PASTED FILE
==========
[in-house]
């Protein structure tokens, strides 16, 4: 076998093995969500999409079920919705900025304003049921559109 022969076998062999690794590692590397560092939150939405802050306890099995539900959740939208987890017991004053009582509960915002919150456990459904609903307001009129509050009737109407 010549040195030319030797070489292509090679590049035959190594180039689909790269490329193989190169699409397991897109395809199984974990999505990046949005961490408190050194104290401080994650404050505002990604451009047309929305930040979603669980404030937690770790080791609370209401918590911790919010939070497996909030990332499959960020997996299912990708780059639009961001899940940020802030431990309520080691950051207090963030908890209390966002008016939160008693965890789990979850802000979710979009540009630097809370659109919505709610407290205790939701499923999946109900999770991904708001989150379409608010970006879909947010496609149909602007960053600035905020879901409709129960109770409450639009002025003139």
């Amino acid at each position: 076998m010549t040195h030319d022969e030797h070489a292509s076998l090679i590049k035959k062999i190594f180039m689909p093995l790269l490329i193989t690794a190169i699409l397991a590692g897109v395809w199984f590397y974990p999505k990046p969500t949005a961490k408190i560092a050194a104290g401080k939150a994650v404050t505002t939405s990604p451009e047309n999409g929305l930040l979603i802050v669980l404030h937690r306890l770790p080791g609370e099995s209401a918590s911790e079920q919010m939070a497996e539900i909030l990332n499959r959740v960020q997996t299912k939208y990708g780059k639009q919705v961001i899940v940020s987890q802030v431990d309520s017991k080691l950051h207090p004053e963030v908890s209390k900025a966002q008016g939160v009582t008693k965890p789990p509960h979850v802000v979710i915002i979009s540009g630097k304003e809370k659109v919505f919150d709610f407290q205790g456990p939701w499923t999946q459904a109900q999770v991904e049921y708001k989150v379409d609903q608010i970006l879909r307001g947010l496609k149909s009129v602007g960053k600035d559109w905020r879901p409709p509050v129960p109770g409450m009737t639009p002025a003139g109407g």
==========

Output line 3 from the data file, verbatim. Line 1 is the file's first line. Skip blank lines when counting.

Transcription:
């Amino acid at each position: 076998m010549t040195h030319d022969e030797h070489a292509s076998l090679i590049k035959k062999i190594f180039m689909p093995l790269l490329i193989t690794a190169i699409l397991a590692g897109v395809w199984f590397y974990p999505k990046p969500t949005a961490k408190i560092a050194a104290g401080k939150a994650v404050t505002t939405s990604p451009e047309n999409g929305l930040l979603i802050v669980l404030h937690r306890l770790p080791g609370e099995s209401a918590s911790e079920q919010m939070a497996e539900i909030l990332n499959r959740v960020q997996t299912k939208y990708g780059k639009q919705v961001i899940v940020s987890q802030v431990d309520s017991k080691l950051h207090p004053e963030v908890s209390k900025a966002q008016g939160v009582t008693k965890p789990p509960h979850v802000v979710i915002i979009s540009g630097k304003e809370k659109v919505f919150d709610f407290q205790g456990p939701w499923t999946q459904a109900q999770v991904e049921y708001k989150v379409d609903q608010i970006l879909r307001g947010l496609k149909s009129v602007g960053k600035d559109w905020r879901p409709p509050v129960p109770g409450m009737t639009p002025a003139g109407g």